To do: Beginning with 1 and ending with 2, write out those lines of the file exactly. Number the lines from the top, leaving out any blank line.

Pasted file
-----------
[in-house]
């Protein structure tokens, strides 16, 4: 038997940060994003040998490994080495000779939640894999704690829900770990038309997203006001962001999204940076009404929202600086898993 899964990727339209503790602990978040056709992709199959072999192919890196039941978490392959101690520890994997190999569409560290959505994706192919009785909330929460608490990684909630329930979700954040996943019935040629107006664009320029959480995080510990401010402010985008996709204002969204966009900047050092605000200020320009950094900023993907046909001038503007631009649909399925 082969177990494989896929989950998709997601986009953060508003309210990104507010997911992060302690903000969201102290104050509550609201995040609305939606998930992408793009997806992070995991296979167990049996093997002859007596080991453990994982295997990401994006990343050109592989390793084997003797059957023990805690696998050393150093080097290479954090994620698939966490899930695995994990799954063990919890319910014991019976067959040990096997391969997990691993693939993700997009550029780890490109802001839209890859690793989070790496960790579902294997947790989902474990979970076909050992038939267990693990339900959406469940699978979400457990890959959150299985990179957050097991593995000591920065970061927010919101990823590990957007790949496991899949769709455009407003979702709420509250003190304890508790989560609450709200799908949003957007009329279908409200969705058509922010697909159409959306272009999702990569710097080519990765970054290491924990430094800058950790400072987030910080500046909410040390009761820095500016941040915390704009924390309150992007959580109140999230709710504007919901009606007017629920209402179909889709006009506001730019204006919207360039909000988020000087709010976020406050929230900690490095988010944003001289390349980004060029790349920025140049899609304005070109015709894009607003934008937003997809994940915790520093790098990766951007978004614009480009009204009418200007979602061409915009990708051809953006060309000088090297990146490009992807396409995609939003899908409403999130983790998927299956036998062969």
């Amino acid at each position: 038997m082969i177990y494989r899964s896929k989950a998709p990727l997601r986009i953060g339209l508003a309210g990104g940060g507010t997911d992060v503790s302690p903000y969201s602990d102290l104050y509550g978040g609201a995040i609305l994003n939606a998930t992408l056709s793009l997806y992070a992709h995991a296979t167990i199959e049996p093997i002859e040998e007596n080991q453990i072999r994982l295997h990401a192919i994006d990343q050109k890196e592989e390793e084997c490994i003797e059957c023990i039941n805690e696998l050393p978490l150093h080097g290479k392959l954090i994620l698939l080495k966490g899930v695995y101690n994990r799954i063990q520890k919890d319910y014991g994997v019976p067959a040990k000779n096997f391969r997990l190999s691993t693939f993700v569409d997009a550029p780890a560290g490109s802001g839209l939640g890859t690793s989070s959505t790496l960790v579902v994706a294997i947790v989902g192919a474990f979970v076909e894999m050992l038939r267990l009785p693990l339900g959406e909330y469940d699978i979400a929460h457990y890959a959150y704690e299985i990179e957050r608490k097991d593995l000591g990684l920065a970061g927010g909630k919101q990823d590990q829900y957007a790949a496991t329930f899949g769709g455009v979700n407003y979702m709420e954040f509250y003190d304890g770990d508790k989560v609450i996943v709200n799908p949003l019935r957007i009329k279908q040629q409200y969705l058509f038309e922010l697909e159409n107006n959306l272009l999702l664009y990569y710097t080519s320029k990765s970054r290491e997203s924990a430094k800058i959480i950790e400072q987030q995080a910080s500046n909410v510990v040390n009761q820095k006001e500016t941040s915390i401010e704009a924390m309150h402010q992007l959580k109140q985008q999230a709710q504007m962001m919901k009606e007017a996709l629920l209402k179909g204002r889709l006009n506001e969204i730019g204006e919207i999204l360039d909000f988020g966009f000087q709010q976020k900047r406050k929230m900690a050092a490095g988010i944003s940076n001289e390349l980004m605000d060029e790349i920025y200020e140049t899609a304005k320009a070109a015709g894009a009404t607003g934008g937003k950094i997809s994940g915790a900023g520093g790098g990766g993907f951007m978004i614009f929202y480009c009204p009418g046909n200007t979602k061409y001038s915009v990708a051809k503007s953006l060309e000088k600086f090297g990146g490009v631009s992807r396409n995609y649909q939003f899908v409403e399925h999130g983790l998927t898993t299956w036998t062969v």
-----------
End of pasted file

[in-house]
């Protein structure tokens, strides 16, 4: 038997940060994003040998490994080495000779939640894999704690829900770990038309997203006001962001999204940076009404929202600086898993 899964990727339209503790602990978040056709992709199959072999192919890196039941978490392959101690520890994997190999569409560290959505994706192919009785909330929460608490990684909630329930979700954040996943019935040629107006664009320029959480995080510990401010402010985008996709204002969204966009900047050092605000200020320009950094900023993907046909001038503007631009649909399925 082969177990494989896929989950998709997601986009953060508003309210990104507010997911992060302690903000969201102290104050509550609201995040609305939606998930992408793009997806992070995991296979167990049996093997002859007596080991453990994982295997990401994006990343050109592989390793084997003797059957023990805690696998050393150093080097290479954090994620698939966490899930695995994990799954063990919890319910014991019976067959040990096997391969997990691993693939993700997009550029780890490109802001839209890859690793989070790496960790579902294997947790989902474990979970076909050992038939267990693990339900959406469940699978979400457990890959959150299985990179957050097991593995000591920065970061927010919101990823590990957007790949496991899949769709455009407003979702709420509250003190304890508790989560609450709200799908949003957007009329279908409200969705058509922010697909159409959306272009999702990569710097080519990765970054290491924990430094800058950790400072987030910080500046909410040390009761820095500016941040915390704009924390309150992007959580109140999230709710504007919901009606007017629920209402179909889709006009506001730019204006919207360039909000988020000087709010976020406050929230900690490095988010944003001289390349980004060029790349920025140049899609304005070109015709894009607003934008937003997809994940915790520093790098990766951007978004614009480009009204009418200007979602061409915009990708051809953006060309000088090297990146490009992807396409995609939003899908409403999130983790998927299956036998062969």